Over time, it appears to have become accepted custom that where there is as yet insufficient evidence to charge an accused but it is necessary to continue to investigate without having to be held in custody (further to s 37(2) of the Police and Crime Evidence Act 1984 (‘PACE’)) that police bail will be granted (sometimes with onerous conditions). However, section 37 of PACE clearly sets out the duty on a custody officer to consider whether there is sufficient evidence to charge or if the officer “determines that he does not have such evidence before him” to decide to release the person arrested “either on bail or without bail” unless he considers that there are reasonable grounds to authorise the person to be kept in police detention.
Are defence solicitors all too ready to accept police bail? Should we be asking custody officers to exercise their power to release our clients without charge and without bail (pursuant to s37(7)(c) PACE)?
Theresa May MP has recently announced a Home Office consultation on statutory time limits for police bail, stating that it “cannot be right that people can spend months or even years on pre-charge bail with no oversight”. A statutory time limit may well address some of the issues criticised today; it may put pressure on police to investigate things as expeditiously as possible and it would no doubt provide clients with more certainty, rather than dealing with seemingly indefinite investigations (although it should be noted, as ever, the potential proposed opportunity to extend any time limit in “exceptional circumstances”). But should we also be considering why clients should be on police bail at all?
All too frequently, unconditional bail is imposed which simply requires a person to attend a police station at a later date. It is difficult to see why such bail is required. The police are more than able to re-arrest a person (or arrange a voluntary attendance), should later evidence come to light which requires a further interview or provides sufficient evidence to charge. It cannot be said that the decision to release a client without bail is to suggest that the case against them has been dropped. Section 37(8) PACE confirms that where a person is released with or without bail and at the time of that release “a decision whether he should be prosecuted for the offence for which he was arrested has not been taken” then they should so inform them.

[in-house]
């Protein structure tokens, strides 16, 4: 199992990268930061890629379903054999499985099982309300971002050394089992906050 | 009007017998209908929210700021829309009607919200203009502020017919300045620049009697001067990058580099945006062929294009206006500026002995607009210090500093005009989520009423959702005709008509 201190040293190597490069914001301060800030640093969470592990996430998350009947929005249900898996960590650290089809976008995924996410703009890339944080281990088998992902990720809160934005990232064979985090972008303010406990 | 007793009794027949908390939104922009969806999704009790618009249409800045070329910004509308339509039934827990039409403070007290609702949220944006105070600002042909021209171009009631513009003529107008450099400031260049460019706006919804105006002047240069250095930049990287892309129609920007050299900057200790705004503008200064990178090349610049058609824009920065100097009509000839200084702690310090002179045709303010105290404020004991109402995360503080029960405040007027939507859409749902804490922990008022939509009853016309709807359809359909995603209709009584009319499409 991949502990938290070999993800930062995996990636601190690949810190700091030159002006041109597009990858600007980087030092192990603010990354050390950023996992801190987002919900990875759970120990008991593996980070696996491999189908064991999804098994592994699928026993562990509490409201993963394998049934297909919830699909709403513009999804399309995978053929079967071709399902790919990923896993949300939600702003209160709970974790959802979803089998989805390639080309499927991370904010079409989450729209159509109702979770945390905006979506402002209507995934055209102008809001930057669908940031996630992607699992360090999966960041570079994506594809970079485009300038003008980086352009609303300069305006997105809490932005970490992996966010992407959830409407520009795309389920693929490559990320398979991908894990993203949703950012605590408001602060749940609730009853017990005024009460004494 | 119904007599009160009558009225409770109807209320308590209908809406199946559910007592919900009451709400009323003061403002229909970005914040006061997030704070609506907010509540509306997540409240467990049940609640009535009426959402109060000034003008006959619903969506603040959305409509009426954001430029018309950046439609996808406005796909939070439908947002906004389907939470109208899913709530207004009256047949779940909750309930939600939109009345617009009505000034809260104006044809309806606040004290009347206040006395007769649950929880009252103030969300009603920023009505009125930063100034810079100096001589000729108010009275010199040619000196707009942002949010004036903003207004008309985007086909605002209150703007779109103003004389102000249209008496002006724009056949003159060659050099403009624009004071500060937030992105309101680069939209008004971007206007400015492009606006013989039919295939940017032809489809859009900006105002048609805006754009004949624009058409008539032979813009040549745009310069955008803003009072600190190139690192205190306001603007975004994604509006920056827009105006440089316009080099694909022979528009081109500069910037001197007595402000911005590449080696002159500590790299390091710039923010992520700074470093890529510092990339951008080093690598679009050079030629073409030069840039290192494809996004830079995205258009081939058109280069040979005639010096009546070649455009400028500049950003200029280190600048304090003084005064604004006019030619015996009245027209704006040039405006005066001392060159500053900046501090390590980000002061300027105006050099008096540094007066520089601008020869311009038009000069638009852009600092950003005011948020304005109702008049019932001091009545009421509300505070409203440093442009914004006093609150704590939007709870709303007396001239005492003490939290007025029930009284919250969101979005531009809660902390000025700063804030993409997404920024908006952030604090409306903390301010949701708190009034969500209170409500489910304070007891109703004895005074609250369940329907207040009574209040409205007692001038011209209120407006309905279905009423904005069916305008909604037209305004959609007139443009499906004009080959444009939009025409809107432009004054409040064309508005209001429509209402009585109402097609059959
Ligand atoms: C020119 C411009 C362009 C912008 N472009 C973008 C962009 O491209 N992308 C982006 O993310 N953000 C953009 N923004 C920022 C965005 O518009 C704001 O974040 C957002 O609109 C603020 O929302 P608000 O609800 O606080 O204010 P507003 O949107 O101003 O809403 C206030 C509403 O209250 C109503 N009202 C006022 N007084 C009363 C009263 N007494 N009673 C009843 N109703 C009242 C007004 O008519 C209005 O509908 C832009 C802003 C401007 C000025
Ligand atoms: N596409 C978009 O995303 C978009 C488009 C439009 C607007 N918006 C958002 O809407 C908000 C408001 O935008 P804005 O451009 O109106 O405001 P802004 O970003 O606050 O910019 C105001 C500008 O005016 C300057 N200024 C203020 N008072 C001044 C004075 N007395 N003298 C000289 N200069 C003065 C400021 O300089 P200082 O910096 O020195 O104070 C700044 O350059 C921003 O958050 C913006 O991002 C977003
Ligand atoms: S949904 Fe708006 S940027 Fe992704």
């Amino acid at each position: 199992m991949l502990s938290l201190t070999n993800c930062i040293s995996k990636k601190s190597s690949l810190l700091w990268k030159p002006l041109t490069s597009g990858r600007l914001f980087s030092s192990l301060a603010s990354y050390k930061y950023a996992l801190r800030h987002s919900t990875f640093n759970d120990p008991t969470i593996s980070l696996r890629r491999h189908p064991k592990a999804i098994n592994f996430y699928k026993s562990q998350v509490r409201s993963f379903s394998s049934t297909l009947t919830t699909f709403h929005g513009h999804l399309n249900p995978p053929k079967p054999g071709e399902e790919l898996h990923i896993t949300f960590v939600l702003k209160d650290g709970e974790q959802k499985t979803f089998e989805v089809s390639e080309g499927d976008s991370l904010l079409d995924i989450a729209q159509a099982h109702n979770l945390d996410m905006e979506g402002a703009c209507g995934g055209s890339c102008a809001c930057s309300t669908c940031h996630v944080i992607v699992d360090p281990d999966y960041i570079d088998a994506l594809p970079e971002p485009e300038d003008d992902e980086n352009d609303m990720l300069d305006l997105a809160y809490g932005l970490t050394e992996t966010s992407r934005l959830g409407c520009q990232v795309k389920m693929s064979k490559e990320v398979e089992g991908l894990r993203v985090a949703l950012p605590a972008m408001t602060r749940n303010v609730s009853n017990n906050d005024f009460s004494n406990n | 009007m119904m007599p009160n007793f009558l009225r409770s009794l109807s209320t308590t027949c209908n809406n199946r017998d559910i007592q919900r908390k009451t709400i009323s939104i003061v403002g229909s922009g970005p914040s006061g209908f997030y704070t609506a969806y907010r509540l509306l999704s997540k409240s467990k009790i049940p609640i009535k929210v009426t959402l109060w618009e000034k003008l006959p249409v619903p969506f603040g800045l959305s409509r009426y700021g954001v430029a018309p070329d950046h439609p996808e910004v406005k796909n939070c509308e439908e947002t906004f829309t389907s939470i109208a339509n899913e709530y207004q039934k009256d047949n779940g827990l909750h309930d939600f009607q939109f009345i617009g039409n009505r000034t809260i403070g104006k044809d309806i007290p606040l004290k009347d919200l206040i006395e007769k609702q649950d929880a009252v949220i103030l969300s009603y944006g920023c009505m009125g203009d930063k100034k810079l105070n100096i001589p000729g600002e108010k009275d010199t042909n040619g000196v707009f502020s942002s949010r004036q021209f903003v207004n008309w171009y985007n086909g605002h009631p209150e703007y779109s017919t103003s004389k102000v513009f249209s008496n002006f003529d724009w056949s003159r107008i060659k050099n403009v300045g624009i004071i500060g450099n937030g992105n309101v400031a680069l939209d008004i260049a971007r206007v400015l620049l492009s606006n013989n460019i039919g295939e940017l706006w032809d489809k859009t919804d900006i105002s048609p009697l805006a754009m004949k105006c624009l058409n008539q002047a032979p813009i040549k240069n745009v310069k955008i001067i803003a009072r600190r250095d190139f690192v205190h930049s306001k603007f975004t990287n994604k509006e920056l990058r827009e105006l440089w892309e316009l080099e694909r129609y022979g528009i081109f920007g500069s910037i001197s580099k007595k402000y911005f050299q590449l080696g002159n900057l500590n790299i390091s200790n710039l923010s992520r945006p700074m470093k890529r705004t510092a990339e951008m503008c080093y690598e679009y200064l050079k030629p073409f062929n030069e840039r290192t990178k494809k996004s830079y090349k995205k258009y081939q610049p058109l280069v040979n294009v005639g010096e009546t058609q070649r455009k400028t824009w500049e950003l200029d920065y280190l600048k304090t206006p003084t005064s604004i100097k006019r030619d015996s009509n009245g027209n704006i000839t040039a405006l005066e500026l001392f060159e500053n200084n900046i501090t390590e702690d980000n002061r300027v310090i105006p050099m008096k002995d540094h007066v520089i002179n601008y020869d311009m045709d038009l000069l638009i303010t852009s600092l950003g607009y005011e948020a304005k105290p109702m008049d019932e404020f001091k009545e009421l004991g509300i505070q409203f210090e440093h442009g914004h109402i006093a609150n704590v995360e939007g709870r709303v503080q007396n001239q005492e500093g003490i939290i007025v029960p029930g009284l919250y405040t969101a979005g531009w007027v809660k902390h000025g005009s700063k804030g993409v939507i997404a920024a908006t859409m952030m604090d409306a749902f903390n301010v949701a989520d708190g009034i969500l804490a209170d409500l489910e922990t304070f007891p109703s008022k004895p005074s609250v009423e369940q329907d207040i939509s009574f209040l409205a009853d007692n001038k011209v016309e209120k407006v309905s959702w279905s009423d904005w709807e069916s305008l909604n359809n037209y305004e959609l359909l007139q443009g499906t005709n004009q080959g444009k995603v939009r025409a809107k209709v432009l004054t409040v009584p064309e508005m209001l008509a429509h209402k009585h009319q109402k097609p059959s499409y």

It seems that police bail (with or without conditions) has become an established procedure, one that defence solicitors readily accept as a lesser evil of their client being remanded into custody. But let’s consider that further. Pre – charge bail is not an alternative to custody, it is an alternative to unconditional release. It is correct that PACE allows a maximum time of detention of 24 hours (s 41 PACE) which can be extended to 36 hours with further authorisation (s 42 PACE). However, if a custody officer has already informed you that your client should be released on police bail it is difficult to see on what grounds their ongoing detention could be authorised. Section 37(2) and 42(1) of PACE highlight that ongoing police detention can only be authorised when there are “reasonable grounds” to do so; where it is “necessary to preserve evidence relating to an offence for which he is under arrest or to obtain such evidence by questioning”. However, if the custody officer has already determined that this is not required, and therefore he is suitable for police bail, then how can it be said that such reasonable grounds exist? So if a custody officer responds to a request for the client to be released without bail what choice does the custody officer have? It seems that any ongoing police detention would be unlawful and, for clients willing to sit it out, it seems an emergency application could be made to the High Court for a writ of habeas corpus to challenge the lawfulness of their detention. A brave move indeed but it may result in them being released without bail, or without onerous conditions, which for clients now on bail for over a year may well be worth the risk.